A recent example of physical notions not being functions of each other

March 22, 2010

Let me quote John Baez from his recent issue “This Week’s Finds in Mathematical Physics (Week 294)”:

The point of these examples is that most linear resistors let us treat current as a function of voltage or voltage as a function of current, since R is neither zero nor infinite. But in the these two limiting cases – the short circuit and the open circuit – that’s not true. To fit these cases neatly in a unified framework, we shouldn’t think of the relation between current and voltage as defining a function. It’s just a relation!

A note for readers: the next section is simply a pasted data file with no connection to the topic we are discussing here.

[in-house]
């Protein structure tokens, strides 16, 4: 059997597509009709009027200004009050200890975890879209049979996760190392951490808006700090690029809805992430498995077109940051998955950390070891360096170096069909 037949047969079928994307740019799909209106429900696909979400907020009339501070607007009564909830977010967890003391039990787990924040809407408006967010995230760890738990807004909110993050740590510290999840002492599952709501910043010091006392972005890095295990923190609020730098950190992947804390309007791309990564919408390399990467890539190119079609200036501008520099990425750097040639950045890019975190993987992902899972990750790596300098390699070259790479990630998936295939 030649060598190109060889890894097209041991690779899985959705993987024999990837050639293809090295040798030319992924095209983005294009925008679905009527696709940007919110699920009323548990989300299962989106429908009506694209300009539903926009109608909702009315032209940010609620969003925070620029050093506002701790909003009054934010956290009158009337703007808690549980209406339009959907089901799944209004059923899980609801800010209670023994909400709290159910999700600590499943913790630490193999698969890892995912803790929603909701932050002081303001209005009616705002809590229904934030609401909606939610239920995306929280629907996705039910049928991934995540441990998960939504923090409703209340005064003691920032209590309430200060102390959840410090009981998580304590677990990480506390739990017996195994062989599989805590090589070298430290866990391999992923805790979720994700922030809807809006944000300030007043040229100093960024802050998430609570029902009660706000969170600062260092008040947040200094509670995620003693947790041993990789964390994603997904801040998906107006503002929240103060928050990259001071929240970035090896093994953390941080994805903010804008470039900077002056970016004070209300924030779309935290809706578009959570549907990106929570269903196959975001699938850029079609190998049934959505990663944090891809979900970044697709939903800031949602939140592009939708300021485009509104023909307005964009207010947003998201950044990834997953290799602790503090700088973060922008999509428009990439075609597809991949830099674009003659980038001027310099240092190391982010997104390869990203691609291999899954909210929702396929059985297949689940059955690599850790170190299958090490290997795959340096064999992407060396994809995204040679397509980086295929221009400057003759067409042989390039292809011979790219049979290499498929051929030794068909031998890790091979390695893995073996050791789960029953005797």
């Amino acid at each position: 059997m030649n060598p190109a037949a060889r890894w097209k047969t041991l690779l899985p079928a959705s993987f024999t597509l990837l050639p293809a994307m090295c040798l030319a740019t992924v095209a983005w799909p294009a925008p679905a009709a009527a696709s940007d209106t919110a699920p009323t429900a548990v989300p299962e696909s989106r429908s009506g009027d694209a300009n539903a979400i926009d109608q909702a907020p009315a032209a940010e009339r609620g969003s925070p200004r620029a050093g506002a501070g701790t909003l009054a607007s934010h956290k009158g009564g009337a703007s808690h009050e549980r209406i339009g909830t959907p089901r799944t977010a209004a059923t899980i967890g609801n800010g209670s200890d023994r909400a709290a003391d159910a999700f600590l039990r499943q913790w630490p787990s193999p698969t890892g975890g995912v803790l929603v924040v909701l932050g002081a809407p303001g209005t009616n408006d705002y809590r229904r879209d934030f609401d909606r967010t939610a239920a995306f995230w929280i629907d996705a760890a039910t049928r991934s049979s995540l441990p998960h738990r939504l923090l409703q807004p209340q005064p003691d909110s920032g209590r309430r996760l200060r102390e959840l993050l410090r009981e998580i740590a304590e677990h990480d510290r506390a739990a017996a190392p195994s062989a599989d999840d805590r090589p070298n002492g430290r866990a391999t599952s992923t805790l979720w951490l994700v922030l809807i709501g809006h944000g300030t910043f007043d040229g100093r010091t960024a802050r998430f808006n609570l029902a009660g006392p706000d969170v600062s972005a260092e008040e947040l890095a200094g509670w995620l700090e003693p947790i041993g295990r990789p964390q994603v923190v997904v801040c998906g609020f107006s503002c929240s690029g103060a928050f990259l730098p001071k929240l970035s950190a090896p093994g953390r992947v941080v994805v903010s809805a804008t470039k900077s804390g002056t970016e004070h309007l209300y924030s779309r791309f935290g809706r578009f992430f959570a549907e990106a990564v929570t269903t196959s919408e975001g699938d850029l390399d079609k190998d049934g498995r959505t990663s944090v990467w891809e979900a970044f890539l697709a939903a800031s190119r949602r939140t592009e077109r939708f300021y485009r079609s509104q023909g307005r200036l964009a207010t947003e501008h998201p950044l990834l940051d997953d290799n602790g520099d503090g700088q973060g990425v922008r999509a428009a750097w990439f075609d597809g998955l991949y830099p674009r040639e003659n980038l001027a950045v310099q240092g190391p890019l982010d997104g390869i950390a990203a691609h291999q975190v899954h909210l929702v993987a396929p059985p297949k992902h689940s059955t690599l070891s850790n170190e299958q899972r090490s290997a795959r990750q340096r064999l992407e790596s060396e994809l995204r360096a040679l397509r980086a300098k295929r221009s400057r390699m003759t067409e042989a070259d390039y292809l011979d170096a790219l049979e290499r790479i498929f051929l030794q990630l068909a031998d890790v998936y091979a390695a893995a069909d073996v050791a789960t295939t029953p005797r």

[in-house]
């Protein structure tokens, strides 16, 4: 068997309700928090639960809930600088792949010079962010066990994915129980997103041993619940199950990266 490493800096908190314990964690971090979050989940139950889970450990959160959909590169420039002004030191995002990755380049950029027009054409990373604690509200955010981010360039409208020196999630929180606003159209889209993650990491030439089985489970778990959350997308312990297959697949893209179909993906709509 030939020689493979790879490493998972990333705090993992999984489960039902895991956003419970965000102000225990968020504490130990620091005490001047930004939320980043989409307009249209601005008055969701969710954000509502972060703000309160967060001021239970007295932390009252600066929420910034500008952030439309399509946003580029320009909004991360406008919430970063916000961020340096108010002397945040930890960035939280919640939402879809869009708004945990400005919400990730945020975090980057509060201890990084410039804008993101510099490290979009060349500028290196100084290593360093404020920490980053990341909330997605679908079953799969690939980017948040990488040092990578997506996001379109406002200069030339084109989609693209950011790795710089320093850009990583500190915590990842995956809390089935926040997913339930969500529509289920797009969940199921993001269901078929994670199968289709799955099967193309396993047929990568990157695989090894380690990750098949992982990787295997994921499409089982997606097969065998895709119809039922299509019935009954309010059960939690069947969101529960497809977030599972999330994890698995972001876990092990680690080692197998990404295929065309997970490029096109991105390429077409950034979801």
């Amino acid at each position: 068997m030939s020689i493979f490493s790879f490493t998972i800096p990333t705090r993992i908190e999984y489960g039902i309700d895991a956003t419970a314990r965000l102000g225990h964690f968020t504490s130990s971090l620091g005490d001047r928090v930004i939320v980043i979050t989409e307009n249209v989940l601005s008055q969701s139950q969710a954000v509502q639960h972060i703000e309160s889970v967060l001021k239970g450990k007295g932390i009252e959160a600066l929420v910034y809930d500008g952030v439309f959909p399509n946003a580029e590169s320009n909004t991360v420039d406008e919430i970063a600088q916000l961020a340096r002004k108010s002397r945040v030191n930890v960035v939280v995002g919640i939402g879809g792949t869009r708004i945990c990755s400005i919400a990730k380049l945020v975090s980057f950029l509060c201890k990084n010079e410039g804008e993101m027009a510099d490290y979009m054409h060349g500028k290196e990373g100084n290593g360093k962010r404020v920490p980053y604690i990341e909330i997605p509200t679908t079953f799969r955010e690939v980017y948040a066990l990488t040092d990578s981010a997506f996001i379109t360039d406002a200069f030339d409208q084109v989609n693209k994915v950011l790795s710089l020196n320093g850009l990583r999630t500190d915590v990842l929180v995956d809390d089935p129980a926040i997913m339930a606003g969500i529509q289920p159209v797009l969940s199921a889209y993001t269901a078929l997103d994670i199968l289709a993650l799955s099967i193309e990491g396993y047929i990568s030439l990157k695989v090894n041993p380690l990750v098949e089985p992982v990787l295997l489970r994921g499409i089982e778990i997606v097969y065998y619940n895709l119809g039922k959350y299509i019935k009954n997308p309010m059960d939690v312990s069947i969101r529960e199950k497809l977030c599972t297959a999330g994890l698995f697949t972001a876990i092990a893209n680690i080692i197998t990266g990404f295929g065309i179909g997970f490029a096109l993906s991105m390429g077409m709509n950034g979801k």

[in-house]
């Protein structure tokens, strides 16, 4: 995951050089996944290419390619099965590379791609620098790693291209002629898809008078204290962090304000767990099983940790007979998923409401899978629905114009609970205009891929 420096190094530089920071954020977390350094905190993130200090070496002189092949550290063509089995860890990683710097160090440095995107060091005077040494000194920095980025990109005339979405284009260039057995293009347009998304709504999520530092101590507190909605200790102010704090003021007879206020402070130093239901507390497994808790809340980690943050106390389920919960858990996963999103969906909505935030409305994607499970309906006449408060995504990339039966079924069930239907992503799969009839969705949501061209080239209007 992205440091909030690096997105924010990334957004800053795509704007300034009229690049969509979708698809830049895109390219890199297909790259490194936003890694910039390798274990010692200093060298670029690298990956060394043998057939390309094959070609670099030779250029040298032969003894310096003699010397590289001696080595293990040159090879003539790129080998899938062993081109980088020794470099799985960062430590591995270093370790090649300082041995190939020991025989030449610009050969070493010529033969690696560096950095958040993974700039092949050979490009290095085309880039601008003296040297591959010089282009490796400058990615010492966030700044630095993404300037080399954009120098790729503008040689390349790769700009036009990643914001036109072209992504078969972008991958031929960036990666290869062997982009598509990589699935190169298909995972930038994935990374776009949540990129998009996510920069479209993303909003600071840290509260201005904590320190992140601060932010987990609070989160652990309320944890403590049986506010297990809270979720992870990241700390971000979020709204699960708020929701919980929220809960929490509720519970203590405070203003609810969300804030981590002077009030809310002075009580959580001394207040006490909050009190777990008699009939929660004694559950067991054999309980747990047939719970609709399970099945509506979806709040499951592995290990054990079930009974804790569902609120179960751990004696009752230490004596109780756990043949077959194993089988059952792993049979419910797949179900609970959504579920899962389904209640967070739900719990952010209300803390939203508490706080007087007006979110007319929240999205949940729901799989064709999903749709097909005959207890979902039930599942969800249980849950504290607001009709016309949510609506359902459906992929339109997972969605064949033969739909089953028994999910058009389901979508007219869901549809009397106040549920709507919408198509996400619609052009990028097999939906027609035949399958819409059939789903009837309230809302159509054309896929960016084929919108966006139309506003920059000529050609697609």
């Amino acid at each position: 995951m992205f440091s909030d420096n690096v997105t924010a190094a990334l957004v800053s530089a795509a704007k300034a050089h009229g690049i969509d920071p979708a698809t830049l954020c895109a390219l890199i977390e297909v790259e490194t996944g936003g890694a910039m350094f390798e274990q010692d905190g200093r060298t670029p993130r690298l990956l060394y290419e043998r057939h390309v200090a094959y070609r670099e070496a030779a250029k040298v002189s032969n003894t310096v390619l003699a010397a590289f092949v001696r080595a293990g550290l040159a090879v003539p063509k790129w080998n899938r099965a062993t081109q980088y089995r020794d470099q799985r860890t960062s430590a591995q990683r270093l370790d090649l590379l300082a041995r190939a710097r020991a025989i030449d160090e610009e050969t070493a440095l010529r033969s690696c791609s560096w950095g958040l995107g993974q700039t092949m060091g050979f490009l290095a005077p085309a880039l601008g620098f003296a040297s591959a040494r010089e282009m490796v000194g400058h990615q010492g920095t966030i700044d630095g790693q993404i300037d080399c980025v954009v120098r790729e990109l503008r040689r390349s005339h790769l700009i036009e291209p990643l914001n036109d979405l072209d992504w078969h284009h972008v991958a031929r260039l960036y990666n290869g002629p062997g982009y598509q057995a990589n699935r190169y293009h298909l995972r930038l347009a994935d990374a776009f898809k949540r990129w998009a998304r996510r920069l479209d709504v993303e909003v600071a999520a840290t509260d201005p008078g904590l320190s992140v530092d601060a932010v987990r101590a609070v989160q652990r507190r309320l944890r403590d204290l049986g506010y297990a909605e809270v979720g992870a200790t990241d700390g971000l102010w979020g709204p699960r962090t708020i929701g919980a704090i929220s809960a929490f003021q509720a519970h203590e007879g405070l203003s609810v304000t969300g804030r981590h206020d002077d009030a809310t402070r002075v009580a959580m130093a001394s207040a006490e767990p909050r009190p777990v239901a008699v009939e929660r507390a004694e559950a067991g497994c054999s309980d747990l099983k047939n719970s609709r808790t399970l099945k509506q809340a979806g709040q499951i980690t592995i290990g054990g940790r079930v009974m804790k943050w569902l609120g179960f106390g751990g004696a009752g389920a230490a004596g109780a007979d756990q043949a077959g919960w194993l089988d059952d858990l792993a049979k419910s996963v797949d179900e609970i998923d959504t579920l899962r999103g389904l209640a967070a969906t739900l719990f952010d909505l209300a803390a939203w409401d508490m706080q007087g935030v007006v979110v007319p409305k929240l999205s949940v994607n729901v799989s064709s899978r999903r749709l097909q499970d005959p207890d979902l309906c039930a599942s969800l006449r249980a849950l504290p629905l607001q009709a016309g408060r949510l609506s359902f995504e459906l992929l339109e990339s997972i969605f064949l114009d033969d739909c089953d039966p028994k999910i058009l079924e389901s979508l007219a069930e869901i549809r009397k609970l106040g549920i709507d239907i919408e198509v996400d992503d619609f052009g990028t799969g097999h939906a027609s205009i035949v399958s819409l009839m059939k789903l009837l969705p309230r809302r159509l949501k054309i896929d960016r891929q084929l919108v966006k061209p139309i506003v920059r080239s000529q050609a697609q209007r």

That is another example of basic notions not being a function of each other.

Maybe that makes my last comment on the relation between ‘price of a good’ and ‘demand for a good’ not being a function of each other more accessible. Between these economic notions there is just a (commutation) relation. They are not functions of each other. I will certainly elaborate on this …